Over at the Pickens Plan they continue to release numbers every month regarding how much oil we import into the U.S. Go check out their Oil Imports page.
(Source: IEA – Oil Market Report)
The highlights from the April Oil Market Report from the IEA:
- Forecast 2009 global oil demand is revised down by 1.0 mb/d after a reassessment of GDP assumptions and much lower-than-expected 1Q09 demand data.
- Benchmark crude prices exceeded $50/bbl for the first time in four months as more bullish sentiment entered financial markets in late March/early April.
- Global oil supply fell by 400 kb/d in March, to 83.4 mb/d.
- OPEC crude supply in March averaged 27.8 mb/d, down 235 kb/d versus February. … Supplies stand at five-year lows.
Click the PDF badge for the bill summary:
This bill is being heralded as the “Global Warming Bill.” This ‘discussion draft’ was released today by U.S. Representatives Henry Waxman and Edward Markey. Some people will likey, some others will go batshit. Enjoy:
Without the worldwide recession driving down the price of oil, Americans might still be paying between $4 and $5 for a gallon of gasoline. If you are concerned about Peak Oil, those prices – although painful – hurt so good because for a brief period of time in 2008 the politicians in Washington began to notice that we don’t have a bridge built to the next energy future.
Demand for oil is down. Supplies are plentiful with reports of oil tankers being used for storage rather than delivery. Prices are low once again. Those trying to draw the masses attention to the issues facing industrial societies after the peak feel like we’re wasting more time dithering.
Today, a faint bright spot. In a fairly unremarkable message event at the White House, President Barack Obama said the following:
Finally, building on the Recovery Plan my administration is implementing and the budget I have proposed, we will be pursuing comprehensive legislation to finally end our addiction to foreign oil and prevent the worst consequences of climate change, while creating the incentives to finally make clean energy the profitable kind of energy in America.
So what is this legislation going to be all about? Will the U.S. move away from an energy policy which is merely focused on slaking our thirst for the black stuff? Is someone about to make the full court political press that will have neocons (foreign oil = national insecurity) cavorting with Al Gore?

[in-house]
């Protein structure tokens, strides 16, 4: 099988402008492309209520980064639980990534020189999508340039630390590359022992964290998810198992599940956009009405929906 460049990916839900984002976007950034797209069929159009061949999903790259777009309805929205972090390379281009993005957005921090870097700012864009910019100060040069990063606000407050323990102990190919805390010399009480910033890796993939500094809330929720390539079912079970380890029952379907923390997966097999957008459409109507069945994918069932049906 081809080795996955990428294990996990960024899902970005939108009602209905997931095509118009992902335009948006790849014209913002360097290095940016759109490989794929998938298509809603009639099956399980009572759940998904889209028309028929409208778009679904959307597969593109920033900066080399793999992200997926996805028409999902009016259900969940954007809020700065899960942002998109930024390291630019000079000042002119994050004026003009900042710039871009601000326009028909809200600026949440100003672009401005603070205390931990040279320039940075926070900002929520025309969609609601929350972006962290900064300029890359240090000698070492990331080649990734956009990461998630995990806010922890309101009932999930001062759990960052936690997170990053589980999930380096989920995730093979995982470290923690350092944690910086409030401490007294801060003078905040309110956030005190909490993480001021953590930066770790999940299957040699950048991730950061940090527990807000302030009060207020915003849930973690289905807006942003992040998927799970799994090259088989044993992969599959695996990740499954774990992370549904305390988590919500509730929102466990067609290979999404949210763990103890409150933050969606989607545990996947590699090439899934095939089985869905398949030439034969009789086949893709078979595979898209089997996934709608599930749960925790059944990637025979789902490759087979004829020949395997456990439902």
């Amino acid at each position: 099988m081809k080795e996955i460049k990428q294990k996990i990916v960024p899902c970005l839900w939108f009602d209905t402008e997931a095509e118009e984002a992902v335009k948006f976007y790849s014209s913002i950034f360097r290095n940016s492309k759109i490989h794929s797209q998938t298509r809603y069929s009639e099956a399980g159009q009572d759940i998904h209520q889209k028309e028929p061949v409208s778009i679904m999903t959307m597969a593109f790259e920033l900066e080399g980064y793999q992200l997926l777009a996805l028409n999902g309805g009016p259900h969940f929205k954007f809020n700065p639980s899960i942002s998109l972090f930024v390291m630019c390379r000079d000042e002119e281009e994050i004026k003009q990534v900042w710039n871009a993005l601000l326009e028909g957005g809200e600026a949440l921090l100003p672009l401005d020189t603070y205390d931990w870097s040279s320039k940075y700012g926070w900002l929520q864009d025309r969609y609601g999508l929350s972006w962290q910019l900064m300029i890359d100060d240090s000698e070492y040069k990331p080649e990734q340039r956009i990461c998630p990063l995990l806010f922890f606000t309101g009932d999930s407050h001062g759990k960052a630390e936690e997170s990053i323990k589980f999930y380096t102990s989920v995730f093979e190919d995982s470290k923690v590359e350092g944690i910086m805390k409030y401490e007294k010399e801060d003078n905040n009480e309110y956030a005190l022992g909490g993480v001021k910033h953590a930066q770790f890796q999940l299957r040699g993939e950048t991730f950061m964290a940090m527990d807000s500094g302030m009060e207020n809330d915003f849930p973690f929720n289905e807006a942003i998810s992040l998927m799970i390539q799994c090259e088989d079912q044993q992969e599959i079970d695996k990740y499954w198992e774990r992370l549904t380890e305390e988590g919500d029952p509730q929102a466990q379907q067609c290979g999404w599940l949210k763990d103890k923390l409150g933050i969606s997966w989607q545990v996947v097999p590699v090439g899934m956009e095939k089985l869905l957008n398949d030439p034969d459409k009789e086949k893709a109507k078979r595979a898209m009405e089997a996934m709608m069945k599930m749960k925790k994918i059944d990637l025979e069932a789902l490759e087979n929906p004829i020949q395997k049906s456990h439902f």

There are certainly thorny issues in the world other than Peak Oil and the current world financial crisis is making many of them worse. Obama chief of staff Rahm Emanuel famously said during the transition that we shouldn’t waste a good crisis – in other words, while we have your attention we’d like to fix a few things.
It looks as if just when we thought the president may have moved our dependence on oil – foreign or otherwise – down the priority list, he may in fact have a pleasant surprise in store. I’m waiting for the “legislation.”
From Energy Bulletin:
Mexico received the bad news last week that production from the giant Cantarell oil field continues to decline faster than expected. Although the state oil company PEMEX continues to talk optimistically of producing 2.75 million b/d of crude during 2009, production in February was 2.66 million b/d, down 8.6 percent from February 2008.
The EIA and IEA have issued pessimistic forecasts concerning Mexican oil production in 2009. The EIA expects production to fall 10 percent this year. The IEA predicts that production from Cantarell will be around 600,000 b/d this year compared to PEMEX’s target of 756,000 b/d despite an investment of $3.6 billion in a effort to maintain production.
Production from Cantarell has been falling in accordance with the worst-case scenario contained in a confidential PEMEX document leaked to the press 4 years ago. If the slide in production continues at current rates, Mexico will not be exporting much oil in about 4 years. Before the economic slump took hold, oil exports amounted to about 15 percent of Mexico’s foreign exchange earnings.